Beefy Boxes and Bandwidth Generously Provided by pair Networks Bob
Problems? Is your data what you think it is?
 
PerlMonks  

Re^2: regex at word boundary

by davido (Archbishop)
on Dec 08, 2005 at 04:27 UTC ( #515124=note: print w/ replies, xml ) Need Help??


in reply to Re: regex at word boundary
in thread regex at word boundary

You're right about the (??{code}) construct facilitating the use of regular expressions in detecting palindromes. Behold:

use strict; use warnings; my $string = "God dog"; my $re = qr/^ (.+) (??{ ( length $^N > 1 and lc $^N eq reverse lc $^N ) ? '' : '1\b2' }) $/ix; print "$string is", ($string =~ $re) ? "" : "n't", " a palindrome.\n";

One trick here; since (??{code}) must spawn a regular subexpression that will then be evaluated for truth, the code block I used plays a little trick. If the boolean test of reversability succeeds, the (??{code}) expression returns an empty string (which, in other words, adds no additional criteria to be matched). If the reversability test fails, the code returns a regular subexpression that can never succeed; a search for '1\b2' (in other words, the literal number one, followed by the literal number two, but with a word boundry sandwiched between; an impossibility). That way the outcome of the reversability test can force a failure to match for the entire regular expression.

Also, the use of $^N is a convenience described in perlvar and perlre. It contains the most recent parenthetical capture. That way you don't need to count capturing parens, not that it's an issue in this case.

By the way, in my solution I chose to accept palindromes regardless of whether they contain only alpha characters or not. Why? Wikipedia says, "A palindrome is a word, phrase, number or any other sequence of units (like a strand of DNA) which has the property of reading the same in either direction..." It also says that the position of spaces can usually be adjusted as necessary. My regexp doesn't accomodate that possibility; it treats space like any other character. But why not; it's just a proof of concept. ;)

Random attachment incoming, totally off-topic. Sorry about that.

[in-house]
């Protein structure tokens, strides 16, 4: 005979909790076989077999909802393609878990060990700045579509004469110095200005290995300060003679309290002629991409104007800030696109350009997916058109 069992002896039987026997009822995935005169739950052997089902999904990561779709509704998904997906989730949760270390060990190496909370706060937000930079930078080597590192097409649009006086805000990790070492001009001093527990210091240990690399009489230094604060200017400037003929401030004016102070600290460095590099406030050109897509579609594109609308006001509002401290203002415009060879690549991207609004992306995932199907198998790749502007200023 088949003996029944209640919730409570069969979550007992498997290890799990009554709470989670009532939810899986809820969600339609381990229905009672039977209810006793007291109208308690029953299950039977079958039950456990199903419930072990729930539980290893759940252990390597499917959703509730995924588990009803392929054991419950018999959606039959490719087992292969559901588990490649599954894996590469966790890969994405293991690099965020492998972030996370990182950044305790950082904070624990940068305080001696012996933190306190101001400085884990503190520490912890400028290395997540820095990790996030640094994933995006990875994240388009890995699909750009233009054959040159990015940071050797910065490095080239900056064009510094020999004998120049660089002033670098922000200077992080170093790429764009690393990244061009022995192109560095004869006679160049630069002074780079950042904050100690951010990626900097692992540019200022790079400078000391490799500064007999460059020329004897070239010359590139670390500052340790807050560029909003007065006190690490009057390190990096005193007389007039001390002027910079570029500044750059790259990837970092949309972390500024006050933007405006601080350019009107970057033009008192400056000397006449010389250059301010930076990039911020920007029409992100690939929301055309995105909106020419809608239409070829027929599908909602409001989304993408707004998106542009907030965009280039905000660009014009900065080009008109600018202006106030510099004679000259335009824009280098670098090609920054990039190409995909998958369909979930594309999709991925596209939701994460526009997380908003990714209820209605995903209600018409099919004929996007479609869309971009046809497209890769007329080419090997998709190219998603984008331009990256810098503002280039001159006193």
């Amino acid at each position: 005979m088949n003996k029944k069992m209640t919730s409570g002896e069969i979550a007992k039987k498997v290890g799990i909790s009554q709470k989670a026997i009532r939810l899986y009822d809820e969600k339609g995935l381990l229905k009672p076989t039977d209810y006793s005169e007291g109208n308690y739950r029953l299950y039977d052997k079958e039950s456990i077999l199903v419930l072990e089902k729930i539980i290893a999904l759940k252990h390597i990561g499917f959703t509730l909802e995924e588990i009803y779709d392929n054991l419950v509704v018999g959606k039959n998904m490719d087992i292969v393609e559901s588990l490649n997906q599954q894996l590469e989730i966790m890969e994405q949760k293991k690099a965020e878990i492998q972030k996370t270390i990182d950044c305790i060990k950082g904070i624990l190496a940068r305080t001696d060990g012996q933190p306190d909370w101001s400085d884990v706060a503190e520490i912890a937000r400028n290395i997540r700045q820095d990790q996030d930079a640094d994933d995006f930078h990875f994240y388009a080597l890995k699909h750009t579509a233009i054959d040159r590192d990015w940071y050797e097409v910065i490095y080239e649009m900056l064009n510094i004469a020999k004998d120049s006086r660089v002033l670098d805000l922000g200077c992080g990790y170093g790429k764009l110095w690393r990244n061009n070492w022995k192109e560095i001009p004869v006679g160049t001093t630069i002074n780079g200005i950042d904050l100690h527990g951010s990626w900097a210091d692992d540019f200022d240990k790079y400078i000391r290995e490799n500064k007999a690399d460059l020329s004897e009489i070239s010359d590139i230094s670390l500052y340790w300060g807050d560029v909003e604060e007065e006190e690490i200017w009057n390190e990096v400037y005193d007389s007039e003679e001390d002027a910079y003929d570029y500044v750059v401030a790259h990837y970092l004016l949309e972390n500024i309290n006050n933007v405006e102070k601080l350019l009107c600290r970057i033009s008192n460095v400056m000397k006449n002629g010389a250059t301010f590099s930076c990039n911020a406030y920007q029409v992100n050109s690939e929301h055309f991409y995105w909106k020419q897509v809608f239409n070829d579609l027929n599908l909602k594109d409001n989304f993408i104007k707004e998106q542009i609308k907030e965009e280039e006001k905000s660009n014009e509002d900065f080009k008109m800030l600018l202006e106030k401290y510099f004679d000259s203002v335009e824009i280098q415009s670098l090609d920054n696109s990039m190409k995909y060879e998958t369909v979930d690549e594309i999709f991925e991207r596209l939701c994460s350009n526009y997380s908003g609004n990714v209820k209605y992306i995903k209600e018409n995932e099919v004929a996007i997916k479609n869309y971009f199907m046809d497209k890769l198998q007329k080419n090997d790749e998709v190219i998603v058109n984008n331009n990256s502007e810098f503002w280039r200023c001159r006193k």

Dave


Comment on Re^2: regex at word boundary
Select or Download Code
Re^3: regex at word boundary
by QM (Vicar) on Dec 08, 2005 at 04:50 UTC
    Very good.

    '1\b2'
    I would point out the existence of (?!), which I'm told always fails, though I'm not sure I understand it.

    Update 1:

    By the way, in my solution I chose to accept palindromes regardless of whether they contain only alpha characters or not.
    Yes. The OP was looking for multi-word palindromes, perhaps more along the lines of the "interesting to humans" variety, which seems to be what started the thread in the first place.

    Update 2: After further examination, your idea could be adapted for intervening whitespace (or indeed any noise characters) if the regex engine was re-entrant (is that with or without the hyphen?). Something like:

    (??{ local $N; ($N = $^N) =~ s/\w+//g; (lc $N eq reverse lc $N) ? '' : (?!) })
    which might be further streamlined to
    (??{ local $N; ($N = $^N) =~ s/\w+//g; (?!) if (lc $N ne reverse lc $N) })
    I think length $^N > 1 is superfluous, as length $^N is sufficient as a test, and (.+) would always be positive anyway (or is there a zero length character that would match?)

    -QM
    --
    Quantum Mechanics: The dreams stuff is made of

      (?!) explained:

      From perlre: "A zero-width negative look-ahead assertion. For example /foo(?!bar)/ matches any occurrence of "foo" that isn't followed by "bar"." So in other words, (?!) is a negative lookahead assertion that "must not match nothing" (an impossibility).

      YAPE::Regex::Explain describes it simply like this:

      perl -MYAPE::Regex::Explain -e "printYAPE::Regex::Explain->new( qr/(?! +)/ )->explain();" The regular expression: (?-imsx:(?!)) matches as follows: NODE EXPLANATION ---------------------------------------------------------------------- (?-imsx: group, but do not capture (case-sensitive) (with ^ and $ matching normally) (with . not matching \n) (matching whitespace and # normally): ---------------------------------------------------------------------- (?!) fail ---------------------------------------------------------------------- ) end of grouping ----------------------------------------------------------------------